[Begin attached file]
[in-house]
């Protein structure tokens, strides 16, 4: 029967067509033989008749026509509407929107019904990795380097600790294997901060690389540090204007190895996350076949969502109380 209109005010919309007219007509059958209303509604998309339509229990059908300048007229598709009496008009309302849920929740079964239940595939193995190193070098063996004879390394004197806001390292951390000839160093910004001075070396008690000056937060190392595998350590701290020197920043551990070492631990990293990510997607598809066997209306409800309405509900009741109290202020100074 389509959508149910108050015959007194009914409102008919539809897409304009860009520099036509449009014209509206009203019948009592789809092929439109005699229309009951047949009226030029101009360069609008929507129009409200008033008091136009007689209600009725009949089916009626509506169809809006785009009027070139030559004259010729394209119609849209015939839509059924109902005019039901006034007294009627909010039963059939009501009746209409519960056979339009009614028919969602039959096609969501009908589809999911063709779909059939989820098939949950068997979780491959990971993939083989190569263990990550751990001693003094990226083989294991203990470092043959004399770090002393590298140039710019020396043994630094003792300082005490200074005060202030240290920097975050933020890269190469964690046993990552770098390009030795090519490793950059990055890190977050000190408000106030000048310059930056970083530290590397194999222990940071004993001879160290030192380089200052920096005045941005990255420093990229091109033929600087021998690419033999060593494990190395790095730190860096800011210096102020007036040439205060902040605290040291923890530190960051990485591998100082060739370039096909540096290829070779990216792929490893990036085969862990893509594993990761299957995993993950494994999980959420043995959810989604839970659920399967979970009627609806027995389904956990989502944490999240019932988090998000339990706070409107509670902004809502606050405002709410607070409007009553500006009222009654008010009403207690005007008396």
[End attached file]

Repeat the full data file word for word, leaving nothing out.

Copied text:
[in-house]
């Protein structure tokens, strides 16, 4: 029967067509033989008749026509509407929107019904990795380097600790294997901060690389540090204007190895996350076949969502109380 209109005010919309007219007509059958209303509604998309339509229990059908300048007229598709009496008009309302849920929740079964239940595939193995190193070098063996004879390394004197806001390292951390000839160093910004001075070396008690000056937060190392595998350590701290020197920043551990070492631990990293990510997607598809066997209306409800309405509900009741109290202020100074 389509959508149910108050015959007194009914409102008919539809897409304009860009520099036509449009014209509206009203019948009592789809092929439109005699229309009951047949009226030029101009360069609008929507129009409200008033008091136009007689209600009725009949089916009626509506169809809006785009009027070139030559004259010729394209119609849209015939839509059924109902005019039901006034007294009627909010039963059939009501009746209409519960056979339009009614028919969602039959096609969501009908589809999911063709779909059939989820098939949950068997979780491959990971993939083989190569263990990550751990001693003094990226083989294991203990470092043959004399770090002393590298140039710019020396043994630094003792300082005490200074005060202030240290920097975050933020890269190469964690046993990552770098390009030795090519490793950059990055890190977050000190408000106030000048310059930056970083530290590397194999222990940071004993001879160290030192380089200052920096005045941005990255420093990229091109033929600087021998690419033999060593494990190395790095730190860096800011210096102020007036040439205060902040605290040291923890530190960051990485591998100082060739370039096909540096290829070779990216792929490893990036085969862990893509594993990761299957995993993950494994999980959420043995959810989604839970659920399967979970009627609806027995389904956990989502944490999240019932988090998000339990706070409107509670902004809502606050405002709410607070409007009553500006009222009654008010009403207690005007008396």